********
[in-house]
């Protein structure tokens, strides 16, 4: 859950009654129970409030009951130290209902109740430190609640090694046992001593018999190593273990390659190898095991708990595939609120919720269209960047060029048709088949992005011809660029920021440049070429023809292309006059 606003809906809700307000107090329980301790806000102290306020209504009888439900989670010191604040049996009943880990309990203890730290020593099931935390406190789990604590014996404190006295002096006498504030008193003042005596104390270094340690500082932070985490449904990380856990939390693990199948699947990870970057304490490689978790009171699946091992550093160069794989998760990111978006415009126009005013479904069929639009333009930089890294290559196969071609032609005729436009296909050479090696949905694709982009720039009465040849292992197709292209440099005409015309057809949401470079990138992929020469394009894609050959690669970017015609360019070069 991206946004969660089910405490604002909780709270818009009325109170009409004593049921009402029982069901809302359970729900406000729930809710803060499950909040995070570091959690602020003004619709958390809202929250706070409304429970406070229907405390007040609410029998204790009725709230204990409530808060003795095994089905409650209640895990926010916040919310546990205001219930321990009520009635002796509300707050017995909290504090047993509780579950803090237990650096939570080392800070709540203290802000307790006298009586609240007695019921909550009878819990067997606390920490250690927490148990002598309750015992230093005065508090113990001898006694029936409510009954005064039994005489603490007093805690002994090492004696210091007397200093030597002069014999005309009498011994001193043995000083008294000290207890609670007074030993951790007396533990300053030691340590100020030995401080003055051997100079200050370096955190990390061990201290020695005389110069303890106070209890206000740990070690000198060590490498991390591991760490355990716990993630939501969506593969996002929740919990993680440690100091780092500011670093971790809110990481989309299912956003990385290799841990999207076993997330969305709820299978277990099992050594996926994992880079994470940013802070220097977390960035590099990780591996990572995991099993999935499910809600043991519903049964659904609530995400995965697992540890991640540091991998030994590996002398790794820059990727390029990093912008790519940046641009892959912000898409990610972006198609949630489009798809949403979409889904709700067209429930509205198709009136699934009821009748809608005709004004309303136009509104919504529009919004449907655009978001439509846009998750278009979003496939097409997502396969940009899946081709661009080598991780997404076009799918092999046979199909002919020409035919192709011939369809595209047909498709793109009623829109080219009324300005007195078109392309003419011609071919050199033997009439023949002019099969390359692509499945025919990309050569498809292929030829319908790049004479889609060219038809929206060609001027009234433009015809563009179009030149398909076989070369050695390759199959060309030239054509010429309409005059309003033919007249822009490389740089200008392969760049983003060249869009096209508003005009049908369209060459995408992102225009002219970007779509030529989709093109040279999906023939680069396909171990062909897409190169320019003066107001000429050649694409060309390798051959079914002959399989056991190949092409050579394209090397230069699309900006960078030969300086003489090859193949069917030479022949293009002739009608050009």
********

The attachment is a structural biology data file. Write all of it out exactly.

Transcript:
[in-house]
């Protein structure tokens, strides 16, 4: 859950009654129970409030009951130290209902109740430190609640090694046992001593018999190593273990390659190898095991708990595939609120919720269209960047060029048709088949992005011809660029920021440049070429023809292309006059 606003809906809700307000107090329980301790806000102290306020209504009888439900989670010191604040049996009943880990309990203890730290020593099931935390406190789990604590014996404190006295002096006498504030008193003042005596104390270094340690500082932070985490449904990380856990939390693990199948699947990870970057304490490689978790009171699946091992550093160069794989998760990111978006415009126009005013479904069929639009333009930089890294290559196969071609032609005729436009296909050479090696949905694709982009720039009465040849292992197709292209440099005409015309057809949401470079990138992929020469394009894609050959690669970017015609360019070069 991206946004969660089910405490604002909780709270818009009325109170009409004593049921009402029982069901809302359970729900406000729930809710803060499950909040995070570091959690602020003004619709958390809202929250706070409304429970406070229907405390007040609410029998204790009725709230204990409530808060003795095994089905409650209640895990926010916040919310546990205001219930321990009520009635002796509300707050017995909290504090047993509780579950803090237990650096939570080392800070709540203290802000307790006298009586609240007695019921909550009878819990067997606390920490250690927490148990002598309750015992230093005065508090113990001898006694029936409510009954005064039994005489603490007093805690002994090492004696210091007397200093030597002069014999005309009498011994001193043995000083008294000290207890609670007074030993951790007396533990300053030691340590100020030995401080003055051997100079200050370096955190990390061990201290020695005389110069303890106070209890206000740990070690000198060590490498991390591991760490355990716990993630939501969506593969996002929740919990993680440690100091780092500011670093971790809110990481989309299912956003990385290799841990999207076993997330969305709820299978277990099992050594996926994992880079994470940013802070220097977390960035590099990780591996990572995991099993999935499910809600043991519903049964659904609530995400995965697992540890991640540091991998030994590996002398790794820059990727390029990093912008790519940046641009892959912000898409990610972006198609949630489009798809949403979409889904709700067209429930509205198709009136699934009821009748809608005709004004309303136009509104919504529009919004449907655009978001439509846009998750278009979003496939097409997502396969940009899946081709661009080598991780997404076009799918092999046979199909002919020409035919192709011939369809595209047909498709793109009623829109080219009324300005007195078109392309003419011609071919050199033997009439023949002019099969390359692509499945025919990309050569498809292929030829319908790049004479889609060219038809929206060609001027009234433009015809563009179009030149398909076989070369050695390759199959060309030239054509010429309409005059309003033919007249822009490389740089200008392969760049983003060249869009096209508003005009049908369209060459995408992102225009002219970007779509030529989709093109040279999906023939680069396909171990062909897409190169320019003066107001000429050649694409060309390798051959079914002959399989056991190949092409050579394209090397230069699309900006960078030969300086003489090859193949069917030479022949293009002739009608050009």